Roman Cisterns of Fermo

Jul 09, 2019 215

Emperor Augustus commissioned this massively ambitious project in the first century. He intended the water system to provide drinking water for the Roman colony of Firmum Picenum (now Fermo) on Italy’s Adriatic coast. The water was collected from natural springs and rain, and deep under the city’s tufa rock, the engineers built a complex arrangement of graded cisterns and aeration to purify and store the precious resource. Some historians believe the system was also used to provision Roman expeditionary ships in the nearby harbor of Porto San Giorgio.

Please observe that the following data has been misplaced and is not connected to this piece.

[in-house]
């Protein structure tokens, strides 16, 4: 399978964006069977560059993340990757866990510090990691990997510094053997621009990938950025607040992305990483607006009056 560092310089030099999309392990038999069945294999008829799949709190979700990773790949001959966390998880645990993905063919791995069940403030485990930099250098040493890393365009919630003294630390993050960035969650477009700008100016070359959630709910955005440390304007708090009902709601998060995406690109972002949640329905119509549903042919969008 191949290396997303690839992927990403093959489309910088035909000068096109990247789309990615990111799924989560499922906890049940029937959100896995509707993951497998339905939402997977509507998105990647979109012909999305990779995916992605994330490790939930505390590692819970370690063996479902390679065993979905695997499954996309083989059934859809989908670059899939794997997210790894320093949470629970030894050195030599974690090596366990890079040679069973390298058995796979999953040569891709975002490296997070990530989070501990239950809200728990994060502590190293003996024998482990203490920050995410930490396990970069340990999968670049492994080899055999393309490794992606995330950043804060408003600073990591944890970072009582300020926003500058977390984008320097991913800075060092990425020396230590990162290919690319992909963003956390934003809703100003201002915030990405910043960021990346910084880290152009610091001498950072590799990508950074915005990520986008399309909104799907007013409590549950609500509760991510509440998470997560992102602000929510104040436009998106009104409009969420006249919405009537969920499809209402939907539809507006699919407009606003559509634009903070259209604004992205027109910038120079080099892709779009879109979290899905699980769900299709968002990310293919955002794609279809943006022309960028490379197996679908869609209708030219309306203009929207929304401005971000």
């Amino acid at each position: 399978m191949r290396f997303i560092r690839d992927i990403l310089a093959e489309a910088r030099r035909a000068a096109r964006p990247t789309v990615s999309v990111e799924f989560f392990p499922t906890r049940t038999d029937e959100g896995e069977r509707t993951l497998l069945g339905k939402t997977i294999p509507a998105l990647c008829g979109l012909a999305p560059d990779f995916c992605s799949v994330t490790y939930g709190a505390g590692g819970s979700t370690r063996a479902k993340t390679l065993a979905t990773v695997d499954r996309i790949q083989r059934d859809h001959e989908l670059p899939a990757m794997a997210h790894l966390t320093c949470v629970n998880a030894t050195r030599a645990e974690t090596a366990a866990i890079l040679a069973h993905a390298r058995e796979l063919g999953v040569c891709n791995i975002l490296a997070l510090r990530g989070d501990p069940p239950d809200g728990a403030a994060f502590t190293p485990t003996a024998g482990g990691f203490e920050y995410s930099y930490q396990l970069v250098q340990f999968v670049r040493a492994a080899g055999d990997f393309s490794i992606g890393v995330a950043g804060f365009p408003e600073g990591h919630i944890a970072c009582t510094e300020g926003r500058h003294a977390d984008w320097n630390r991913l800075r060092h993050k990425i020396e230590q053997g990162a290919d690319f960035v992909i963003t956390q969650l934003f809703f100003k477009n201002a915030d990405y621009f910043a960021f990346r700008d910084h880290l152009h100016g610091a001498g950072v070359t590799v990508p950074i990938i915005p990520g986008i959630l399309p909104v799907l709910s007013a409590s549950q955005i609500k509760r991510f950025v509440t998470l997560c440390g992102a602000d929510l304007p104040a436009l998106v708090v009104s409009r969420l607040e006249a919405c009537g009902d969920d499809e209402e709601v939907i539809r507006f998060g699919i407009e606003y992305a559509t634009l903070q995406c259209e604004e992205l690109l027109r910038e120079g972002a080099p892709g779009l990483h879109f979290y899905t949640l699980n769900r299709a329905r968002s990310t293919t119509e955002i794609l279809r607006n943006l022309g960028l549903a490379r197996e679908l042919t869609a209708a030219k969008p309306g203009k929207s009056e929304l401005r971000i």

When the Roman era ended, the subterranean cisterns fell into disuse, becoming a dumping ground for Fermo’s war-weary citizens. In the 13 century, they got a second life when Dominican monks stumbled upon the underground caverns while building a new monastery. Ever practical, the monks used part of this system for their cellar, and you can still see the stairway and chutes they built from their monastery to store wines.

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